Toward a better understanding of coastal salt marsh mapping: A case from China using dual-temporal images

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Coastal salt marshes suffering from anthropogenic coastal development and sea level rise have attracted much attention because of their capacity for carbon sequestration and global climate change mitigation. Accurate mapping of coastal salt marshes is always the first step for their protection, management, and restoration. The inherent complexities of vegetation, dynamics of tides, and anthropogenic disturbances pose challenges for remote sensing-based approaches. Existing studies have utilized phenology information and various black-box algorithms to reduce misclassifications. However, the approaches with dual-temporal images containing phenology information have suffered from inefficiency; the misclassifications have been objectively post-processed rather than considered in the method design, and the tacit knowledge of the trained black-box models has not been revealed. To address the above issues, we proposed a new approach with solid improvements in dual-temporal image construction, misclassification processing, and tacit knowledge analysis, including an efficient method to synthesize dual-temporal images based on the common divisor of the green-up season or senescence season resulting from latitudinal gradients in narrow coastal areas of China, a detailed classification scheme by interpretation of iteratively collected samples, and a key decision rule approximating the trained model. We applied the approach to Sentinel-1/2 images and DEM data, thus deriving a 10-m resolution coastal salt marsh map of China with an overall accuracy of 92.5%. A qualitative comparison showed that the map produced in this study was fitted well with actual salt marsh distributions, resulting in improved accuracy when compared to recently generated maps. The most important contribution is that the overall nature of the trained model observed from the training samples was approximated by a four-feature decision rule following the principle of explainable artificial intelligence, i.e., B8senescence/B4senescence < 2.06 & B4green/B8green < 0.78 & B12green/B11green < 0.72 & elevation < 2.13, and thus established a new potential classification mechanism for dual-temporal black-box algorithms, i.e., the water signal was covered up by flourishing vegetation, but the situation changed when vegetation withered. This study not only generates an accurate coastal salt marsh map at a national scale but also provides a classification mechanism for dual-temporal image-based coastal salt marsh identification and mapping.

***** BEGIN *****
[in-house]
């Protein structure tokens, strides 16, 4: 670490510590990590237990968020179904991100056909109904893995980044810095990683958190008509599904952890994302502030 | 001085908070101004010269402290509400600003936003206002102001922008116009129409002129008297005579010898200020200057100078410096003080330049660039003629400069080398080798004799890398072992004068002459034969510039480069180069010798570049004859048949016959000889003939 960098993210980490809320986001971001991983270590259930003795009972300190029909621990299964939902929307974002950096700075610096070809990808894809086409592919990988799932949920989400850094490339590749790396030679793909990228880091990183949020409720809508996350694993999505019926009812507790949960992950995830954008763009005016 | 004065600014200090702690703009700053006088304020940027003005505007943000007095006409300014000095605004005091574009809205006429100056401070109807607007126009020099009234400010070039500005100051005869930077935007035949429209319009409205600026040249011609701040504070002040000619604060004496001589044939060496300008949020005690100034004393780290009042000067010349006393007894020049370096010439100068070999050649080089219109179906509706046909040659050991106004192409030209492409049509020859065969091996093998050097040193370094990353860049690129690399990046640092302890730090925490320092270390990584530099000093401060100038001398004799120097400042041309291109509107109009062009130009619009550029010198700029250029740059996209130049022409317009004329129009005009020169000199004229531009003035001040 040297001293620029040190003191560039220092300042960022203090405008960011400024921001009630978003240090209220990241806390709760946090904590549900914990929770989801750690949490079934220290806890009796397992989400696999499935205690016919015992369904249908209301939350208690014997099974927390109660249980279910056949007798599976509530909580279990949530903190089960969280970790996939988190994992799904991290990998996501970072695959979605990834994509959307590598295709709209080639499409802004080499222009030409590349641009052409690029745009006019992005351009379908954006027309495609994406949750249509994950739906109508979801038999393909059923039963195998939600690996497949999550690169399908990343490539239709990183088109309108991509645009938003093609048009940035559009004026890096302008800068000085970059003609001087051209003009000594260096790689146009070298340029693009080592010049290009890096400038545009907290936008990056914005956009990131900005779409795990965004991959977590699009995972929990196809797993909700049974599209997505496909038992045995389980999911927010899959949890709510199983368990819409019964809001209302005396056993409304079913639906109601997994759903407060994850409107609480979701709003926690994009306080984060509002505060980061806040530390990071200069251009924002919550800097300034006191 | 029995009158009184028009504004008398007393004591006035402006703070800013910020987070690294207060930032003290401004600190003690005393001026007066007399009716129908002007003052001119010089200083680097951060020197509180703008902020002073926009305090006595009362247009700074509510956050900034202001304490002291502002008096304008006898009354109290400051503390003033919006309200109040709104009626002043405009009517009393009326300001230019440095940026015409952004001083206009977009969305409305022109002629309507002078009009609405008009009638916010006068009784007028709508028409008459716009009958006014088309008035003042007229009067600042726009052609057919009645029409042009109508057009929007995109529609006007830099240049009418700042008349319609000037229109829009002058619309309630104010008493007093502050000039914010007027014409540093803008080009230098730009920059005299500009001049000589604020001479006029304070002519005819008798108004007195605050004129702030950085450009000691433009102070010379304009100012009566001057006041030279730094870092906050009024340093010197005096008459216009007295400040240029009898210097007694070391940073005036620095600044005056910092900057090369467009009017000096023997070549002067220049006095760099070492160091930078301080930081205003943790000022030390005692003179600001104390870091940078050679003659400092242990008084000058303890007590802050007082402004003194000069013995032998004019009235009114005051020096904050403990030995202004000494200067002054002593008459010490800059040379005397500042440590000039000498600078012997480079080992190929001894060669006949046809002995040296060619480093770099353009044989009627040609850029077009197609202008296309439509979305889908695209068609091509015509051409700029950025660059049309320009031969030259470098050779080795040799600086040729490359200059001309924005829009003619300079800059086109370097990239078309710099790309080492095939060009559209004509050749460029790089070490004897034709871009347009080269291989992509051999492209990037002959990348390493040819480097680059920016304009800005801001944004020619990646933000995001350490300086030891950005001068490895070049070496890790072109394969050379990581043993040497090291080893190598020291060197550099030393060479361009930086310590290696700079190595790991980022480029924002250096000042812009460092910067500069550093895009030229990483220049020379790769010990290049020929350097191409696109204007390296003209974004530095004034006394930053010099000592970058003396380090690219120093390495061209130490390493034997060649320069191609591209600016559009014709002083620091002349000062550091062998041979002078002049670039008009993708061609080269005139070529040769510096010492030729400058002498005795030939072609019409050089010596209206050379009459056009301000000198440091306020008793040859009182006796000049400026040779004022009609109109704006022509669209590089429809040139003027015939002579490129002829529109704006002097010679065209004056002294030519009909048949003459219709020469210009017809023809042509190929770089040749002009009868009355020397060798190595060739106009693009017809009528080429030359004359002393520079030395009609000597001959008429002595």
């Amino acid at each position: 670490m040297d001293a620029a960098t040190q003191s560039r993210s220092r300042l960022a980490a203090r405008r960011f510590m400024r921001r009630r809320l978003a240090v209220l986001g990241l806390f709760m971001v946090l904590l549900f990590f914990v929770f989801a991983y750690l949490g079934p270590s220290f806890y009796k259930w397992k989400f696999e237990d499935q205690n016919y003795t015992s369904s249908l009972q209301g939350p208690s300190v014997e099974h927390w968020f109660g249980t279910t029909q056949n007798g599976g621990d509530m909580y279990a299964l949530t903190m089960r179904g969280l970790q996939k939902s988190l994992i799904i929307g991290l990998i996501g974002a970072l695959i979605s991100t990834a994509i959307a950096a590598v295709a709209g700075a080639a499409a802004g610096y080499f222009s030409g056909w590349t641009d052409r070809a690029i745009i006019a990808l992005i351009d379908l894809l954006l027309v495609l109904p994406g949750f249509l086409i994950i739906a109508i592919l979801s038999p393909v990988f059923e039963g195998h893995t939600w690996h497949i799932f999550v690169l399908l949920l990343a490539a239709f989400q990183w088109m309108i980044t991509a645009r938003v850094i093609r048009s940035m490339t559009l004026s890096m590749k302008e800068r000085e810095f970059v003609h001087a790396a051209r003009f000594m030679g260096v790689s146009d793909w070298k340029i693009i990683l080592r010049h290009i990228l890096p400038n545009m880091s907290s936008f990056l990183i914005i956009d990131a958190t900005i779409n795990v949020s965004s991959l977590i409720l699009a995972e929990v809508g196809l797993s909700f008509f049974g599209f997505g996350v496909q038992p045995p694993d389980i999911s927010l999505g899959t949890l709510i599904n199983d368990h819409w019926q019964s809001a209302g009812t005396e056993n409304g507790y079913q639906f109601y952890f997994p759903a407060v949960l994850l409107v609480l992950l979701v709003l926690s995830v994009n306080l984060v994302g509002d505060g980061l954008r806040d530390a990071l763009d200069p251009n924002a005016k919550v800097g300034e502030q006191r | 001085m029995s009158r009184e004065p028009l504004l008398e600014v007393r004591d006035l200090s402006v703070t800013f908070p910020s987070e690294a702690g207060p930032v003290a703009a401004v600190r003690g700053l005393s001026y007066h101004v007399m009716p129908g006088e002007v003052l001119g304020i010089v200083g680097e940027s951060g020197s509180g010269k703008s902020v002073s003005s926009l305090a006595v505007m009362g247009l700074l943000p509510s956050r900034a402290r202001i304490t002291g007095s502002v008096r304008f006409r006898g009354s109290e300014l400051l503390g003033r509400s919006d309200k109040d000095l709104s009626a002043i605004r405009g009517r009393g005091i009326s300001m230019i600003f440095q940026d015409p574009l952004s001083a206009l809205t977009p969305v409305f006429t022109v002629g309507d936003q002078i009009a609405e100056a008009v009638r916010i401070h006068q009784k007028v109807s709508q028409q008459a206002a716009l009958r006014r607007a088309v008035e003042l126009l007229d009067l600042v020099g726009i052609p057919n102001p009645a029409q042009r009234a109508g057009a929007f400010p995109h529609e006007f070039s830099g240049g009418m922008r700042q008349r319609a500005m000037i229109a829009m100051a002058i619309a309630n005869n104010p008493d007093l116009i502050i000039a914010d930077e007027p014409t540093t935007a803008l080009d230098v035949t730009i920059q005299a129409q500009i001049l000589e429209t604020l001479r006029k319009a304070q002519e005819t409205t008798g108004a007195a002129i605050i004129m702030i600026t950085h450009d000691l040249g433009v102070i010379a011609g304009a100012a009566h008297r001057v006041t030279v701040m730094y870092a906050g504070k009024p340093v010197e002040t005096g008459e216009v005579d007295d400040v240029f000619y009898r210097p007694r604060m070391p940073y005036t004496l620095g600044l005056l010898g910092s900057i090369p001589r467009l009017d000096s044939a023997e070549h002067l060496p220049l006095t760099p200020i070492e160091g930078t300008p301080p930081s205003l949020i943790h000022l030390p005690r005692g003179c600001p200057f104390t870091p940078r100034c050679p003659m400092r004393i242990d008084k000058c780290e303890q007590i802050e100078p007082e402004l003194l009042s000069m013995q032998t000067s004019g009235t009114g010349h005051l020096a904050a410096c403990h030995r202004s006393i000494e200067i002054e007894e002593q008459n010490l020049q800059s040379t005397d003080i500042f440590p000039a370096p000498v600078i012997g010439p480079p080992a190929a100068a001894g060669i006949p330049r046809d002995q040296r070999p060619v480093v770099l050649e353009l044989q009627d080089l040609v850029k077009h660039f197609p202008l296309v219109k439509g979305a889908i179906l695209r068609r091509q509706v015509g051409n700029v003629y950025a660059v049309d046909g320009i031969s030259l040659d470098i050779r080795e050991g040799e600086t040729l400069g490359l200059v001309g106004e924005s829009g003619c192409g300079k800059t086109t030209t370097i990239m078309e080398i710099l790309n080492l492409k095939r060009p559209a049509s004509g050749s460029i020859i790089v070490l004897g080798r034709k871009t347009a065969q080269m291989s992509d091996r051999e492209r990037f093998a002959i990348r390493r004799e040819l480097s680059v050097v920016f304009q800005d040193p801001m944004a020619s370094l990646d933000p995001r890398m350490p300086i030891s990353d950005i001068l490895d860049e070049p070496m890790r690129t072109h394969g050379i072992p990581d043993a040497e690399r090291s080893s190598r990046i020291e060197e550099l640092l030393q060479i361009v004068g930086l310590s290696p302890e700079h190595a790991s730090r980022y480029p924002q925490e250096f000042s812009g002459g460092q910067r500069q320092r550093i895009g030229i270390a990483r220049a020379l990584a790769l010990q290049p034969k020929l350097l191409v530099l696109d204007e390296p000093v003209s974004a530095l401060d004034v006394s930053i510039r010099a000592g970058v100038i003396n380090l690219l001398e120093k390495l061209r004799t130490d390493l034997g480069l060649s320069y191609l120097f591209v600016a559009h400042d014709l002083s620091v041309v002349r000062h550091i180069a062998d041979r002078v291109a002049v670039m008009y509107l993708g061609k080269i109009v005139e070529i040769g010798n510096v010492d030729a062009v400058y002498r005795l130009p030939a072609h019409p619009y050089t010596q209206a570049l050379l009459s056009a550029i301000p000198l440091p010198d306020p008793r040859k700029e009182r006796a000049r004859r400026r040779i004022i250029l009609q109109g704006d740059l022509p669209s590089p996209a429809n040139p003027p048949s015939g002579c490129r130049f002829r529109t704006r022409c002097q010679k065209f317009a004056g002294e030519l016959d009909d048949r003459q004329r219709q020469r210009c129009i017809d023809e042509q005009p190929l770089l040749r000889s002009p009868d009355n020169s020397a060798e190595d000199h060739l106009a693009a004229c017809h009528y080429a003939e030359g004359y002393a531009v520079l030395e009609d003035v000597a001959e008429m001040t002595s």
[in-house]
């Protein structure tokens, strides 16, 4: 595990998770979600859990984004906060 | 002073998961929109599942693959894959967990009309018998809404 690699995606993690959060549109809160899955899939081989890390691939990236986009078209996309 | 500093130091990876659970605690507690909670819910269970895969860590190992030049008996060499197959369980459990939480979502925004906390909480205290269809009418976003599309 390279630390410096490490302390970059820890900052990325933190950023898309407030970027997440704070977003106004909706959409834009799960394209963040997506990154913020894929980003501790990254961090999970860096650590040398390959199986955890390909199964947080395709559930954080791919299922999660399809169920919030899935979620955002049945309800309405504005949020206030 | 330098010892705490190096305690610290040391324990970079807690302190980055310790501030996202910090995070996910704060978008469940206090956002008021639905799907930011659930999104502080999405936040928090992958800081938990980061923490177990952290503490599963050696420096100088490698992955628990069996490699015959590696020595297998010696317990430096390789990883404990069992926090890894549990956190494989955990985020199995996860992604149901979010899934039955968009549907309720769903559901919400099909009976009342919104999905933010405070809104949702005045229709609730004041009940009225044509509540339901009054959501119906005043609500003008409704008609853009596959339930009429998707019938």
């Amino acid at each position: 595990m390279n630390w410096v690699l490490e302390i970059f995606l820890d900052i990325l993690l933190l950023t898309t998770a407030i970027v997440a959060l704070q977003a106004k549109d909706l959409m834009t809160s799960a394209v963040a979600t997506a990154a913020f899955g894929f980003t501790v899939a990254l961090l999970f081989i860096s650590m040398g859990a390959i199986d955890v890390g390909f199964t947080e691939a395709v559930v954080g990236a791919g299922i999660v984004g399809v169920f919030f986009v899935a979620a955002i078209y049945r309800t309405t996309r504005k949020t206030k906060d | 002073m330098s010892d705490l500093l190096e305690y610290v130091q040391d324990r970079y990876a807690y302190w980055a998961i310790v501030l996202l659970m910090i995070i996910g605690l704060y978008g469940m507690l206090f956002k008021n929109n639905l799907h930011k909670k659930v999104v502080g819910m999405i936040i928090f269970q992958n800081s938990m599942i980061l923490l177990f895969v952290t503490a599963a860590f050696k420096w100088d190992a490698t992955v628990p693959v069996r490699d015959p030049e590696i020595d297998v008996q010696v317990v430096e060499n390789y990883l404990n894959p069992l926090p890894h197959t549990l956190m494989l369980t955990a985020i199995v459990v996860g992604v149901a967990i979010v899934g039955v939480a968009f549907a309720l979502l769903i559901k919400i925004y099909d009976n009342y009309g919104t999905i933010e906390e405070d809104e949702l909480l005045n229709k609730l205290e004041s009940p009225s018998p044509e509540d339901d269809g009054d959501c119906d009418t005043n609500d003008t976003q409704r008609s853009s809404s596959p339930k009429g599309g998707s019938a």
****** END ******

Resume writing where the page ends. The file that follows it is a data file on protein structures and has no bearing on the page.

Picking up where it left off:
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Remote Sensing of Environment